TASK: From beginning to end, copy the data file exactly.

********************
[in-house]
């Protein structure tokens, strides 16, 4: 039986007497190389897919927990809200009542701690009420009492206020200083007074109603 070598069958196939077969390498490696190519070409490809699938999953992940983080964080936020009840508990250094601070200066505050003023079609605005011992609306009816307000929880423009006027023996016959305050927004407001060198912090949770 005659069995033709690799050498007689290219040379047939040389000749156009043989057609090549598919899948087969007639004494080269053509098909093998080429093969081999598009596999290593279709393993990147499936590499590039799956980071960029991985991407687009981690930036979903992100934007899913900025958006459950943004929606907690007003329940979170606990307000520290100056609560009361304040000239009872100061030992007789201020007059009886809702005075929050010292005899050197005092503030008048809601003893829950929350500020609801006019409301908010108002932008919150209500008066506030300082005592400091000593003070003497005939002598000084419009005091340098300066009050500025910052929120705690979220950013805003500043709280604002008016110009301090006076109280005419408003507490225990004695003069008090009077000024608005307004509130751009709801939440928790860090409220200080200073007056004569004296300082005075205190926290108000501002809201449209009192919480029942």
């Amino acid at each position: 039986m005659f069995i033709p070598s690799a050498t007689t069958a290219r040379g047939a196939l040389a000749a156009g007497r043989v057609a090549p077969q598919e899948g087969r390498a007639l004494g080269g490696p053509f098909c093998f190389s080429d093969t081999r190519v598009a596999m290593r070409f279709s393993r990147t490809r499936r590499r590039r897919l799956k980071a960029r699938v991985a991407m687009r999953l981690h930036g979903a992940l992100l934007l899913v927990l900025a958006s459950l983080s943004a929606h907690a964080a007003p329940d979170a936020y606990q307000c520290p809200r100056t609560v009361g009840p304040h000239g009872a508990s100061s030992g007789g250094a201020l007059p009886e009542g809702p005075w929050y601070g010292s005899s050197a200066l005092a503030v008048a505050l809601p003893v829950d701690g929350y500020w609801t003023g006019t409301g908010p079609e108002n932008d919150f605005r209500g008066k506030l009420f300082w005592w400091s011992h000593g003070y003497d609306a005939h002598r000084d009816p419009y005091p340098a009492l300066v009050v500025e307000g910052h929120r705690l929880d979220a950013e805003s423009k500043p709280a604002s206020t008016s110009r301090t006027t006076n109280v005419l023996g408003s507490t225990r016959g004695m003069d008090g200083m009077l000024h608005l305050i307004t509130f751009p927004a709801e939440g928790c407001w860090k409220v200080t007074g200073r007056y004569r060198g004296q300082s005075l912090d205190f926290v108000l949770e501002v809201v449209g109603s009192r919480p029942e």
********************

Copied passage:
[in-house]
């Protein structure tokens, strides 16, 4: 039986007497190389897919927990809200009542701690009420009492206020200083007074109603 070598069958196939077969390498490696190519070409490809699938999953992940983080964080936020009840508990250094601070200066505050003023079609605005011992609306009816307000929880423009006027023996016959305050927004407001060198912090949770 005659069995033709690799050498007689290219040379047939040389000749156009043989057609090549598919899948087969007639004494080269053509098909093998080429093969081999598009596999290593279709393993990147499936590499590039799956980071960029991985991407687009981690930036979903992100934007899913900025958006459950943004929606907690007003329940979170606990307000520290100056609560009361304040000239009872100061030992007789201020007059009886809702005075929050010292005899050197005092503030008048809601003893829950929350500020609801006019409301908010108002932008919150209500008066506030300082005592400091000593003070003497005939002598000084419009005091340098300066009050500025910052929120705690979220950013805003500043709280604002008016110009301090006076109280005419408003507490225990004695003069008090009077000024608005307004509130751009709801939440928790860090409220200080200073007056004569004296300082005075205190926290108000501002809201449209009192919480029942």
């Amino acid at each position: 039986m005659f069995i033709p070598s690799a050498t007689t069958a290219r040379g047939a196939l040389a000749a156009g007497r043989v057609a090549p077969q598919e899948g087969r390498a007639l004494g080269g490696p053509f098909c093998f190389s080429d093969t081999r190519v598009a596999m290593r070409f279709s393993r990147t490809r499936r590499r590039r897919l799956k980071a960029r699938v991985a991407m687009r999953l981690h930036g979903a992940l992100l934007l899913v927990l900025a958006s459950l983080s943004a929606h907690a964080a007003p329940d979170a936020y606990q307000c520290p809200r100056t609560v009361g009840p304040h000239g009872a508990s100061s030992g007789g250094a201020l007059p009886e009542g809702p005075w929050y601070g010292s005899s050197a200066l005092a503030v008048a505050l809601p003893v829950d701690g929350y500020w609801t003023g006019t409301g908010p079609e108002n932008d919150f605005r209500g008066k506030l009420f300082w005592w400091s011992h000593g003070y003497d609306a005939h002598r000084d009816p419009y005091p340098a009492l300066v009050v500025e307000g910052h929120r705690l929880d979220a950013e805003s423009k500043p709280a604002s206020t008016s110009r301090t006027t006076n109280v005419l023996g408003s507490t225990r016959g004695m003069d008090g200083m009077l000024h608005l305050i307004t509130f751009p927004a709801e939440g928790c407001w860090k409220v200080t007074g200073r007056y004569r060198g004296q300082s005075l912090d205190f926290v108000l949770e501002v809201v449209g109603s009192r919480p029942e």